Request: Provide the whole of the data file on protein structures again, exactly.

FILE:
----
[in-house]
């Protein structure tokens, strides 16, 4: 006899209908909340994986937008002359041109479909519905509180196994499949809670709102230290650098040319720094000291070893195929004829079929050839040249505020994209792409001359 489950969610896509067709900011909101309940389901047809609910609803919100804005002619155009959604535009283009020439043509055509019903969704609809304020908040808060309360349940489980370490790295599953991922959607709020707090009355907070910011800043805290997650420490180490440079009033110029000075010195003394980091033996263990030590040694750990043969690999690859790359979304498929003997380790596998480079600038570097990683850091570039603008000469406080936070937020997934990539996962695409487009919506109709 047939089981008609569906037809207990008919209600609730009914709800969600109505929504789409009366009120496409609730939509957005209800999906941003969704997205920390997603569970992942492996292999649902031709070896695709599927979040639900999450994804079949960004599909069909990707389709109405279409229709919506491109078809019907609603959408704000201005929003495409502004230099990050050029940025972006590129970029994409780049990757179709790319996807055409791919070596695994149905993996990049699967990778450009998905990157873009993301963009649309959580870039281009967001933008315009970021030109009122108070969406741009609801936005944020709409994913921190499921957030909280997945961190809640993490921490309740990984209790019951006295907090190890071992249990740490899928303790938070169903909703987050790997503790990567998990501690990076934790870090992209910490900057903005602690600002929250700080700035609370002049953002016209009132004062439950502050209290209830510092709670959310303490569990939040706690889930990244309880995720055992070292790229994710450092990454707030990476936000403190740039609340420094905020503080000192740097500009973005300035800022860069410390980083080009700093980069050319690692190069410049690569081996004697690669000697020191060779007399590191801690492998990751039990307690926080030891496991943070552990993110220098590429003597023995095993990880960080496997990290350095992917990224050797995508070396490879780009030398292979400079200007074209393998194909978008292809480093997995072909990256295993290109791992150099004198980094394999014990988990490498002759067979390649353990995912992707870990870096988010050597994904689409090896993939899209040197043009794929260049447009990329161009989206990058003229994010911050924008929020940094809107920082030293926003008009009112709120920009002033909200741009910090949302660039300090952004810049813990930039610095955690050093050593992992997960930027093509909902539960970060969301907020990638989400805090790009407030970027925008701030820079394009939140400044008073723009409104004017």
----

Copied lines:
[in-house]
């Protein structure tokens, strides 16, 4: 006899209908909340994986937008002359041109479909519905509180196994499949809670709102230290650098040319720094000291070893195929004829079929050839040249505020994209792409001359 489950969610896509067709900011909101309940389901047809609910609803919100804005002619155009959604535009283009020439043509055509019903969704609809304020908040808060309360349940489980370490790295599953991922959607709020707090009355907070910011800043805290997650420490180490440079009033110029000075010195003394980091033996263990030590040694750990043969690999690859790359979304498929003997380790596998480079600038570097990683850091570039603008000469406080936070937020997934990539996962695409487009919506109709 047939089981008609569906037809207990008919209600609730009914709800969600109505929504789409009366009120496409609730939509957005209800999906941003969704997205920390997603569970992942492996292999649902031709070896695709599927979040639900999450994804079949960004599909069909990707389709109405279409229709919506491109078809019907609603959408704000201005929003495409502004230099990050050029940025972006590129970029994409780049990757179709790319996807055409791919070596695994149905993996990049699967990778450009998905990157873009993301963009649309959580870039281009967001933008315009970021030109009122108070969406741009609801936005944020709409994913921190499921957030909280997945961190809640993490921490309740990984209790019951006295907090190890071992249990740490899928303790938070169903909703987050790997503790990567998990501690990076934790870090992209910490900057903005602690600002929250700080700035609370002049953002016209009132004062439950502050209290209830510092709670959310303490569990939040706690889930990244309880995720055992070292790229994710450092990454707030990476936000403190740039609340420094905020503080000192740097500009973005300035800022860069410390980083080009700093980069050319690692190069410049690569081996004697690669000697020191060779007399590191801690492998990751039990307690926080030891496991943070552990993110220098590429003597023995095993990880960080496997990290350095992917990224050797995508070396490879780009030398292979400079200007074209393998194909978008292809480093997995072909990256295993290109791992150099004198980094394999014990988990490498002759067979390649353990995912992707870990870096988010050597994904689409090896993939899209040197043009794929260049447009990329161009989206990058003229994010911050924008929020940094809107920082030293926003008009009112709120920009002033909200741009910090949302660039300090952004810049813990930039610095955690050093050593992992997960930027093509909902539960970060969301907020990638989400805090790009407030970027925008701030820079394009939140400044008073723009409104004017």